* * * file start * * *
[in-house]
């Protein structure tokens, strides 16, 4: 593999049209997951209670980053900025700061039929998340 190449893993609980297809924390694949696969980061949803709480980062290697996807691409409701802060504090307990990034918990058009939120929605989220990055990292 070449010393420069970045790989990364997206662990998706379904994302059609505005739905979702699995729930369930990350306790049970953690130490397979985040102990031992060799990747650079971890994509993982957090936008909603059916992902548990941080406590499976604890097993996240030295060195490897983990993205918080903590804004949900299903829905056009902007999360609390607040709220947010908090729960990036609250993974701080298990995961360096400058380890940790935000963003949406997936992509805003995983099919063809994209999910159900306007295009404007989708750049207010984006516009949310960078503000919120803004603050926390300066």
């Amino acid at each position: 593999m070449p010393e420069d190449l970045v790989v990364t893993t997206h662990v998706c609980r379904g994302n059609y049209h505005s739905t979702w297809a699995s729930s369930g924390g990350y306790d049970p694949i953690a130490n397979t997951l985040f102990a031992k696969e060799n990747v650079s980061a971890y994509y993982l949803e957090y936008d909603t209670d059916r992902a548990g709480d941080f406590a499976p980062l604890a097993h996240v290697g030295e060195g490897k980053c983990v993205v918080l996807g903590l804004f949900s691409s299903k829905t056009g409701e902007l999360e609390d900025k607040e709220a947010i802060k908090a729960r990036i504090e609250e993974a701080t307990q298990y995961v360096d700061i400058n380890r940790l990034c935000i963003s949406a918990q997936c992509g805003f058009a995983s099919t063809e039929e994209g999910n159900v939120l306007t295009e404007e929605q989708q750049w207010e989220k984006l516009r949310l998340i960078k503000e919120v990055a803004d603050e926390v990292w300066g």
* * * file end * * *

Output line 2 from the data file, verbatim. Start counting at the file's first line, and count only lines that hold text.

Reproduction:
């Protein structure tokens, strides 16, 4: 593999049209997951209670980053900025700061039929998340 190449893993609980297809924390694949696969980061949803709480980062290697996807691409409701802060504090307990990034918990058009939120929605989220990055990292 070449010393420069970045790989990364997206662990998706379904994302059609505005739905979702699995729930369930990350306790049970953690130490397979985040102990031992060799990747650079971890994509993982957090936008909603059916992902548990941080406590499976604890097993996240030295060195490897983990993205918080903590804004949900299903829905056009902007999360609390607040709220947010908090729960990036609250993974701080298990995961360096400058380890940790935000963003949406997936992509805003995983099919063809994209999910159900306007295009404007989708750049207010984006516009949310960078503000919120803004603050926390300066």